• How modifications to the “Terms of Use” and portal functionality will be conveyed to patients.
  • A primer, as simple as possible, on how to effectively use your practice’s portal.

Portals can be awesome tools with which to enhance your practice; but they need to be implemented thoughtfully, and in conjunction with patient training.

 

ACO Challenges Are Formidable

Final-ACO-RulesHanging this nation’s cost cutting/quality enhancing hopes on Accountable Care Organizations (ACOs) is bound to be frustrating and disappointing.  The ACO model seriously lacks sufficient real world grounding and is no magic pill.  Things like resources, operational capability and alignment (of financial incentives and direction) seem to have been overlooked or undervalued.

The ACO model is based on one fundamental assumption:  an expanded role of primary care physicians can slow cost increases and ensure better coordination of care.  That assumption is flawed for two reasons:  first, there is a large and growing primary care shortage; and second, the financial incentives in healthcare have driven a system based on acute, episodic interactions, leading to enormously fragmented clinical training and care.

We not only have inadequate resources to drive change away from acute, fee for services based care, but rather we lack resources that drive wellness. As one physician with a large hospital system recently said:  “We physicians are not trained to provide healthcare.  We’re trained to intervene when things go bad.”  Asking healthcare professionals and facilities to drive a model based on outcomes and resource consumption is theoretically possible, but a remarkable leap of faith (and training) is required, given they have made their livings off of sick people for so long.  That’s not to say that changing financial incentives from acuity to wellness and outcomes won’t work.  It’s just going to require training and proof that the players can make money with the new mandates.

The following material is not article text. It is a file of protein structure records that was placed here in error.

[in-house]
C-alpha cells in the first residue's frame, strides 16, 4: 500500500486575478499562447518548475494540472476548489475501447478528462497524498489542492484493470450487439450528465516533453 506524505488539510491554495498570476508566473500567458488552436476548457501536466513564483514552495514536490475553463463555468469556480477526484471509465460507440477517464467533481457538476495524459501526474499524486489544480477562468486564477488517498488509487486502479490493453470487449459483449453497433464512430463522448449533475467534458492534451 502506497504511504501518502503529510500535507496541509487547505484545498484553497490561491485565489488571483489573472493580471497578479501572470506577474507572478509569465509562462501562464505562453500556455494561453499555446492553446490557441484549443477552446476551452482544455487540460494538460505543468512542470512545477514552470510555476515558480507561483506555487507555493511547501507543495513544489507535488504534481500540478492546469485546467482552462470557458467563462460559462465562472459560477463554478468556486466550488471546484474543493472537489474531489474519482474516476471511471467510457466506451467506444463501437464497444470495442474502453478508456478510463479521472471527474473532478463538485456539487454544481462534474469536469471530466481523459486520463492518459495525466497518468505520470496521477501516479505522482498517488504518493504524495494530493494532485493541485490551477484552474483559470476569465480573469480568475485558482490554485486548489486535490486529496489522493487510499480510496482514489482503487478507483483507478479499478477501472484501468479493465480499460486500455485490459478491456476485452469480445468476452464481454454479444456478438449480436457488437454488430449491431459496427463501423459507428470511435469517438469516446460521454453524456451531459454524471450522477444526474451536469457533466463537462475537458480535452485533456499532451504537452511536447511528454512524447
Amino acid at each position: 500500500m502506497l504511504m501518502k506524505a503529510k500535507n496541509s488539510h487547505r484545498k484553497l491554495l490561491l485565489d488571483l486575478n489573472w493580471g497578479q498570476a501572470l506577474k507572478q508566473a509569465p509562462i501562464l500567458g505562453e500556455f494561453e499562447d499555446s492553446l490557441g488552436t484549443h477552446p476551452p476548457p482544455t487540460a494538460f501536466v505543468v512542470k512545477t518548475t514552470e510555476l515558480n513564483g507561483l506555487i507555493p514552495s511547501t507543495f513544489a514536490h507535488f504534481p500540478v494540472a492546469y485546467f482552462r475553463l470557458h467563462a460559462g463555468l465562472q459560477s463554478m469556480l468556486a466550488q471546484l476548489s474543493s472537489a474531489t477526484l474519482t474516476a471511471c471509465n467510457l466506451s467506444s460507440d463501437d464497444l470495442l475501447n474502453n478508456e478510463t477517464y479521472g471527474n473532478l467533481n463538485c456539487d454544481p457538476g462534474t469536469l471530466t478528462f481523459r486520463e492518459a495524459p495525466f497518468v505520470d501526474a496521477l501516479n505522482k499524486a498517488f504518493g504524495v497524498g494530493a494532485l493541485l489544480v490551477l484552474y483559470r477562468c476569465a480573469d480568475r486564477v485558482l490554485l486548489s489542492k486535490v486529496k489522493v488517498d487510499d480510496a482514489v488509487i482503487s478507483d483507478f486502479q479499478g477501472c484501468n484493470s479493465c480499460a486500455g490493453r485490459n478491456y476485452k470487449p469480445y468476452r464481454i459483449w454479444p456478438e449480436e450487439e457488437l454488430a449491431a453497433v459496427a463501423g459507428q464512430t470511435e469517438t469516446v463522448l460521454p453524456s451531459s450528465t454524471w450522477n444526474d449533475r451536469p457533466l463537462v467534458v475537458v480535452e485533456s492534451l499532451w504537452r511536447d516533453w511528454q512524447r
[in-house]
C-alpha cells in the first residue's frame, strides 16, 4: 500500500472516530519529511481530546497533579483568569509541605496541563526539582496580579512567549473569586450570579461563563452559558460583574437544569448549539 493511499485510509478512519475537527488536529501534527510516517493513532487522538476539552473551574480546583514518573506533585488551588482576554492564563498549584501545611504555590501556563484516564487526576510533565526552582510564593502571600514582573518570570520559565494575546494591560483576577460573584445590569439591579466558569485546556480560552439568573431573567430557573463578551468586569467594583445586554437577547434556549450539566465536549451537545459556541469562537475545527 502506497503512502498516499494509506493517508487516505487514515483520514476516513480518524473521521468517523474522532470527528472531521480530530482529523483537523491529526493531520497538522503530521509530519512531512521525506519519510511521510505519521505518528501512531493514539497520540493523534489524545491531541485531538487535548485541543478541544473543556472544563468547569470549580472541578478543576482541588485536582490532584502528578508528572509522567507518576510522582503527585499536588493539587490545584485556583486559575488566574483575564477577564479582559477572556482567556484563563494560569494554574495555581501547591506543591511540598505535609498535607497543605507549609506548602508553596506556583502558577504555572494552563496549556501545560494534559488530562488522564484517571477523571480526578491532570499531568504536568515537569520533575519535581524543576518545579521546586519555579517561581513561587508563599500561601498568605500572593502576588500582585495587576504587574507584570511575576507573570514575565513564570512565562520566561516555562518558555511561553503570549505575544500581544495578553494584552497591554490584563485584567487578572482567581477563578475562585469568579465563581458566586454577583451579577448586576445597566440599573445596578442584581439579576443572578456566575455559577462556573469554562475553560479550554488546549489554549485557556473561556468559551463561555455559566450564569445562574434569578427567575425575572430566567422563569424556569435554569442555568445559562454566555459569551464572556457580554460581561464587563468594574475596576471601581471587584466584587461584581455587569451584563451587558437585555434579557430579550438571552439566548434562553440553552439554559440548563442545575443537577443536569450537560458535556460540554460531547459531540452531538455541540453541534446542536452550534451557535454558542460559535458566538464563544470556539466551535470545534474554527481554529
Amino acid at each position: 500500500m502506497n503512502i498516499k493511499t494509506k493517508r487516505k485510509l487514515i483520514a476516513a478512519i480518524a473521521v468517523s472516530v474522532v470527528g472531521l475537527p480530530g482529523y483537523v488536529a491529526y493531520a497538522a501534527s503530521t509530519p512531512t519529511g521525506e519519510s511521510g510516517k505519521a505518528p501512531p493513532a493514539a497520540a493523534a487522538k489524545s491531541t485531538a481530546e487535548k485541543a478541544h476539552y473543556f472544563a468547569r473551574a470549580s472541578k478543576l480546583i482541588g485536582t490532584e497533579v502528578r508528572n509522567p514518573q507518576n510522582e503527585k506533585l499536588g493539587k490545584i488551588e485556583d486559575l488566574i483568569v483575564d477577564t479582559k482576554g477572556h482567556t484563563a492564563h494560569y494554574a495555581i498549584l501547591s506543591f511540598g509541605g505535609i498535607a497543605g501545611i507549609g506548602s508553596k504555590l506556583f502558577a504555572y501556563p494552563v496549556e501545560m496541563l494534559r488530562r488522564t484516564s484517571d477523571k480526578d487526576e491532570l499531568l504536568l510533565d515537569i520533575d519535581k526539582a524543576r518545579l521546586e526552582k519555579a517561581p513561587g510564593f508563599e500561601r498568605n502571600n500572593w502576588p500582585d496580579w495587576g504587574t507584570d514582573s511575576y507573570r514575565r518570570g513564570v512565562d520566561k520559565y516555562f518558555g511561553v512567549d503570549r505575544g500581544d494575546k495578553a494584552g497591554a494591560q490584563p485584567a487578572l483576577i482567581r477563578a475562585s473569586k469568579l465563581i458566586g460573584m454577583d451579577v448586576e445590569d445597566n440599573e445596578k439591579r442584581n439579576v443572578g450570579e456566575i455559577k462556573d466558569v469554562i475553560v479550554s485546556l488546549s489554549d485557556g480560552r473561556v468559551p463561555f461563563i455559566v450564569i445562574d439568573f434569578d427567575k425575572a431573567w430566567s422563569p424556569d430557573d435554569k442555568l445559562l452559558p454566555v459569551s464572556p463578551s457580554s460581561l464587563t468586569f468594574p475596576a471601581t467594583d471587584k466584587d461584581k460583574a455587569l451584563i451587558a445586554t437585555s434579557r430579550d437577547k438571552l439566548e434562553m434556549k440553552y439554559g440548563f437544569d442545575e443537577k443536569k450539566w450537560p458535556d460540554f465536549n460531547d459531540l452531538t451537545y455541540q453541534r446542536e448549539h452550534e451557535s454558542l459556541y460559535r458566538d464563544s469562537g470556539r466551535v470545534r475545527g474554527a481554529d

As far as operations go, those with the greatest access to management, capital, IT and such are also the most expensive—hospitals.  It makes sense that the core objective of healthcare reform is to “squeeze the toothpaste tube” backwards from hospital to specialist to primary care physicians, but it’s a great leap of faith to expect that hospitals will or even can control costs.  In a healthcare system where providers admittedly are rewarded for doing more with more expensive things, the sharp turn required by the new law will require more than just a new law.  With all the current hospital-driven physician acquisitions, the increasing role of hospitals on the ACO issue looks at times more like turf guarding than any real cost-saving, quality enhancing move.

At the end of the day, all players have to answer the question “Did they reduce cost and enhance quality?”  It seems convincing that moving away from the fee for service model will change behavior.  We just need to make sure (1) there are sufficient resources to implement the change, and (2) financial and clinical issues are well balanced.  Time will tell, but meanwhile the current irony is that the most expensive link in the chain is best situated to actually operationalize the ACO concept.